It seems the power supply' fan does come on (albeit very gently) when powered on.

    Can you offer a guide on how to remove the CMOS battery? Is that the disc battery on my motherboard?
    Reply to Nacustis
  3. Yes. For the power supply test, it would be good to connect a fan to it and see if spinning.
    Or try borrowing a power supply and testing.
    Reply to alexoiu
  4. alexoiu said:
    Yes. For the power supply test, it would be good to connect a fan to it and see if spinning.
    Or try borrowing a power supply and testing.


    I have several fans that are part of my case, but the connectors don't look like they're compatible with the PSU's. They're small and connect directly to un-sheathed pins, and they all have different numbers of pins than any of the connectors for the PSU. At the moment they all connect to the motherboard.
    Reply to Nacustis
  5. Try borrowing a power supply, just for testing.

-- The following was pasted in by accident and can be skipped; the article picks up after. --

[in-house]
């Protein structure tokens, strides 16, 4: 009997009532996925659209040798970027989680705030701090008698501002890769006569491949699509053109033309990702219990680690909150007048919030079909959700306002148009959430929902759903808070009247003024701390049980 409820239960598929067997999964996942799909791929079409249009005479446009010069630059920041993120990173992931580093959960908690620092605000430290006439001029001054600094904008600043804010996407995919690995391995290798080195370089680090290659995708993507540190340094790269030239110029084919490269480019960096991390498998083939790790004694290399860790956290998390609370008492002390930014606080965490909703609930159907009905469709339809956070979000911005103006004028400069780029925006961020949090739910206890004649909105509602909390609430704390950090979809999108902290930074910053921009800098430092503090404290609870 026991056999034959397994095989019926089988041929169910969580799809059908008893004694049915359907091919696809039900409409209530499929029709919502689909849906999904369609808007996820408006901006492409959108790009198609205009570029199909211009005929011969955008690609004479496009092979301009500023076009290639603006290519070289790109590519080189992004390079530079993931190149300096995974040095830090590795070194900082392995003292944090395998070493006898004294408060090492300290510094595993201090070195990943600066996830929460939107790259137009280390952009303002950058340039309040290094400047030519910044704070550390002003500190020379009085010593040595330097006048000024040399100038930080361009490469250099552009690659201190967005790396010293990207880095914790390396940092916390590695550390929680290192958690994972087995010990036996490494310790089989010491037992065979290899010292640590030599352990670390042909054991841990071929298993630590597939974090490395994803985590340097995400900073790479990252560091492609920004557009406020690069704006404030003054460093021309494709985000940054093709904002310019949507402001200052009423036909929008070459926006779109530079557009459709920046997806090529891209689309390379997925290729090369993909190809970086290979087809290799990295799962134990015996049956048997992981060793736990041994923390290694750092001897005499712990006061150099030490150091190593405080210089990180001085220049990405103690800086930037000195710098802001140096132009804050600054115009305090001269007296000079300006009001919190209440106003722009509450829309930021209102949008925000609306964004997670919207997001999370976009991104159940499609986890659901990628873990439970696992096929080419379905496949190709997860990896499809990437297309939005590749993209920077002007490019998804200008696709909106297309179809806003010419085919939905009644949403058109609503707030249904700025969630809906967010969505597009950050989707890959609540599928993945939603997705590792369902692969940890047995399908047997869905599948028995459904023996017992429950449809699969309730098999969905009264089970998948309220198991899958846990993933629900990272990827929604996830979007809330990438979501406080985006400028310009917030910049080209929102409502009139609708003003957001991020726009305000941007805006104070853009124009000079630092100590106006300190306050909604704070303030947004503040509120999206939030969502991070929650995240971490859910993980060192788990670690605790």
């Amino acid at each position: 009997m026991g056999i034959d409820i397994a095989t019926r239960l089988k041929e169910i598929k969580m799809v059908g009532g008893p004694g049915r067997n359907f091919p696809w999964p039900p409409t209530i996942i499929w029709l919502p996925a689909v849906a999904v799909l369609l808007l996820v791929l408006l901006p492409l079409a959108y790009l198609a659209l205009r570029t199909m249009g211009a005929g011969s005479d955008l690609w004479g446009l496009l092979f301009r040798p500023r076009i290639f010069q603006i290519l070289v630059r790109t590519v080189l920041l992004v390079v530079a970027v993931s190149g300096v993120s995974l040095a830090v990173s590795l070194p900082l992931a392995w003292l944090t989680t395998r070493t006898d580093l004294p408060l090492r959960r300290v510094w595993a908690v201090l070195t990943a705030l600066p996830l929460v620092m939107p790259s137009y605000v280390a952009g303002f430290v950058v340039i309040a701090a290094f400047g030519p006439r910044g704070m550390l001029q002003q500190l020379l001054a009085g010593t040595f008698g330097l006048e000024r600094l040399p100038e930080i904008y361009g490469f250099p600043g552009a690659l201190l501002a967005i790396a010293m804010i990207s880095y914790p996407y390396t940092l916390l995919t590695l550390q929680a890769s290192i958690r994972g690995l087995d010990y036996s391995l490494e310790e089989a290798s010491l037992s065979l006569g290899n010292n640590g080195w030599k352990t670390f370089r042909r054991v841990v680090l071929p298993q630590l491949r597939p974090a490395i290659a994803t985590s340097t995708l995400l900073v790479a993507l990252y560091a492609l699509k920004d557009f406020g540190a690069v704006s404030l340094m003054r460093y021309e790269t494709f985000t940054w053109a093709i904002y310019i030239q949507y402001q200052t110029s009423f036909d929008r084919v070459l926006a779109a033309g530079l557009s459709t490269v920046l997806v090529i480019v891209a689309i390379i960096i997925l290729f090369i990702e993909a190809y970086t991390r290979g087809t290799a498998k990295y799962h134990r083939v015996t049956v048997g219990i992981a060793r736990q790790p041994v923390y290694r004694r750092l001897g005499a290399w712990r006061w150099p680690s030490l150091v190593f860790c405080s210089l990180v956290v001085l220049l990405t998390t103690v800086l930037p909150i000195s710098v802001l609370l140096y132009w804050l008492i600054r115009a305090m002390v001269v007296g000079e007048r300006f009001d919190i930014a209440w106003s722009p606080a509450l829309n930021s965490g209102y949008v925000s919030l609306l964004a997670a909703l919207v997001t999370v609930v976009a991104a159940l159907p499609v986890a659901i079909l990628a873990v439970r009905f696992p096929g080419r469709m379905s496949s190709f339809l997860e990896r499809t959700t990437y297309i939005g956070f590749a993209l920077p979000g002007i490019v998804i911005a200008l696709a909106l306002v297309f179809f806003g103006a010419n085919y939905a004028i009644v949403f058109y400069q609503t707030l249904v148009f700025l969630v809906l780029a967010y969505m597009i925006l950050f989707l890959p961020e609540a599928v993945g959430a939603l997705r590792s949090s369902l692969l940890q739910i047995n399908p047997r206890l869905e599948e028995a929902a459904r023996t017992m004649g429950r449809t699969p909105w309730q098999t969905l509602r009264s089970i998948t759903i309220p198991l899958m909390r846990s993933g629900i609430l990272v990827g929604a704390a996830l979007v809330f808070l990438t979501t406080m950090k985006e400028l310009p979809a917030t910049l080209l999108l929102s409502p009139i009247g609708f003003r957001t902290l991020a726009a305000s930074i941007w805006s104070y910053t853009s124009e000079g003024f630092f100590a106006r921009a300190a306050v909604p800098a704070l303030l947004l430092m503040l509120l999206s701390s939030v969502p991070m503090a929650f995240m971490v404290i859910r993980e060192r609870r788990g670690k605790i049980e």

Reply to alexoiu
  6. alexoiu said:
    Try borrowing a power supply, just for testing.


    I'll give it a shot. Will report back.


    Update: Hooked a different power supply to the 8- and 24-pin connectors on my mobo, no change. Removing the battery also produced no effect.
    Reply to Nacustis
  7. ok.
    Reply to alexoiu
  8. alexoiu said:
    ok.


    Update: Hooked a different power supply to the 8- and 24-pin connectors on my mobo, no change. Removing the battery also produced no effect.

    I have also attempted to manually bridge the GROUND and POWER SW pins on the motherboard that the POWER plug from the front plate was plugged into, also with no effect.
    Reply to Nacustis
  9. It might be a defective board. If under warranty, try RMA-ing it.
    Reply to alexoiu
  10. I was afraid you'd say that. I'm going to try unplugging a few other components and give it another shot. If Corsair gets back to me about the possibility of it being the PSU I'll do whatever they say, but at this point I'm not terribly hopeful.
    Reply to Nacustis
  11. Please post back the result.